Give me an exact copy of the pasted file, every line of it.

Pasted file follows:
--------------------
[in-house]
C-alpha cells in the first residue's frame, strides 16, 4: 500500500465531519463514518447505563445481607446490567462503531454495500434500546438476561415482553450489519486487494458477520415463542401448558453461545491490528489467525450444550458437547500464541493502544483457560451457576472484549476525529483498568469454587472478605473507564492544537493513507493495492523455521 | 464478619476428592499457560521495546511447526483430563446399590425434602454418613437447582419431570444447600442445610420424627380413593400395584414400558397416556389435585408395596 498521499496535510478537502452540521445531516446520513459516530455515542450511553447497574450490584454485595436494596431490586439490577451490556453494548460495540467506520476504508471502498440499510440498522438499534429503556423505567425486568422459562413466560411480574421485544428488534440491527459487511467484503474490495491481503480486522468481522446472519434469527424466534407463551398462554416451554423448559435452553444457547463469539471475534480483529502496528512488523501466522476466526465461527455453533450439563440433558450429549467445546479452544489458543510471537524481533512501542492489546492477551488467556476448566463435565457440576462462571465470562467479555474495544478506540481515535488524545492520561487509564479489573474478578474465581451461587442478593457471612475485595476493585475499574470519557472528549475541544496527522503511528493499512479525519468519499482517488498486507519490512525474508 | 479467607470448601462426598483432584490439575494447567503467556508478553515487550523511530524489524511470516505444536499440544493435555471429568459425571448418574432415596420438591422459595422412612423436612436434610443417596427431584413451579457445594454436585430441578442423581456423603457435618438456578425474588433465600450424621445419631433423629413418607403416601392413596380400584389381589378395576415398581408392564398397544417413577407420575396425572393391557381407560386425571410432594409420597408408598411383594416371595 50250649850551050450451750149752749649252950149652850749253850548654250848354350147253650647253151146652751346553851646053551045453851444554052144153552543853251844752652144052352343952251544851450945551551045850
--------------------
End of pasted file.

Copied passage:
[in-house]
C-alpha cells in the first residue's frame, strides 16, 4: 500500500465531519463514518447505563445481607446490567462503531454495500434500546438476561415482553450489519486487494458477520415463542401448558453461545491490528489467525450444550458437547500464541493502544483457560451457576472484549476525529483498568469454587472478605473507564492544537493513507493495492523455521 | 464478619476428592499457560521495546511447526483430563446399590425434602454418613437447582419431570444447600442445610420424627380413593400395584414400558397416556389435585408395596 498521499496535510478537502452540521445531516446520513459516530455515542450511553447497574450490584454485595436494596431490586439490577451490556453494548460495540467506520476504508471502498440499510440498522438499534429503556423505567425486568422459562413466560411480574421485544428488534440491527459487511467484503474490495491481503480486522468481522446472519434469527424466534407463551398462554416451554423448559435452553444457547463469539471475534480483529502496528512488523501466522476466526465461527455453533450439563440433558450429549467445546479452544489458543510471537524481533512501542492489546492477551488467556476448566463435565457440576462462571465470562467479555474495544478506540481515535488524545492520561487509564479489573474478578474465581451461587442478593457471612475485595476493585475499574470519557472528549475541544496527522503511528493499512479525519468519499482517488498486507519490512525474508 | 479467607470448601462426598483432584490439575494447567503467556508478553515487550523511530524489524511470516505444536499440544493435555471429568459425571448418574432415596420438591422459595422412612423436612436434610443417596427431584413451579457445594454436585430441578442423581456423603457435618438456578425474588433465600450424621445419631433423629413418607403416601392413596380400584389381589378395576415398581408392564398397544417413577407420575396425572393391557381407560386425571410432594409420597408408598411383594416371595 50250649850551050450451750149752749649252950149652850749253850548654250848354350147253650647253151146652751346553851646053551045453851444554052144153552543853251844752652144052352343952251544851450945551551045850